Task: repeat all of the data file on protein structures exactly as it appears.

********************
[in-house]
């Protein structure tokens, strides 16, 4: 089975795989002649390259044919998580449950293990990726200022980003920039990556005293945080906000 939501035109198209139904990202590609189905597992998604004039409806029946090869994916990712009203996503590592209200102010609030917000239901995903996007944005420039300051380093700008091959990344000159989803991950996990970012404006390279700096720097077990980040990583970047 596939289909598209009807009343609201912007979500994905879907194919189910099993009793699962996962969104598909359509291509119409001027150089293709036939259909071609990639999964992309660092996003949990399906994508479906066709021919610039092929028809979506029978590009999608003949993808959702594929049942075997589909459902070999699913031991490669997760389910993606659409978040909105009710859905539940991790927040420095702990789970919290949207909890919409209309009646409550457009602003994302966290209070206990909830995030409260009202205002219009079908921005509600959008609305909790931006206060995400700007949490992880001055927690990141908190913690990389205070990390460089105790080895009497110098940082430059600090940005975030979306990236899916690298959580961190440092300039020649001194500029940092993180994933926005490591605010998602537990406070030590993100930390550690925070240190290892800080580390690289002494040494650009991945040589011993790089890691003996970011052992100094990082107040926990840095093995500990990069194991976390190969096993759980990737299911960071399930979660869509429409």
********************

[in-house]
């Protein structure tokens, strides 16, 4: 089975795989002649390259044919998580449950293990990726200022980003920039990556005293945080906000 939501035109198209139904990202590609189905597992998604004039409806029946090869994916990712009203996503590592209200102010609030917000239901995903996007944005420039300051380093700008091959990344000159989803991950996990970012404006390279700096720097077990980040990583970047 596939289909598209009807009343609201912007979500994905879907194919189910099993009793699962996962969104598909359509291509119409001027150089293709036939259909071609990639999964992309660092996003949990399906994508479906066709021919610039092929028809979506029978590009999608003949993808959702594929049942075997589909459902070999699913031991490669997760389910993606659409978040909105009710859905539940991790927040420095702990789970919290949207909890919409209309009646409550457009602003994302966290209070206990909830995030409260009202205002219009079908921005509600959008609305909790931006206060995400700007949490992880001055927690990141908190913690990389205070990390460089105790080895009497110098940082430059600090940005975030979306990236899916690298959580961190440092300039020649001194500029940092993180994933926005490591605010998602537990406070030590993100930390550690925070240190290892800080580390690289002494040494650009991945040589011993790089890691003996970011052992100094990082107040926990840095093995500990990069194991976390190969096993759980990737299911960071399930979660869509429409």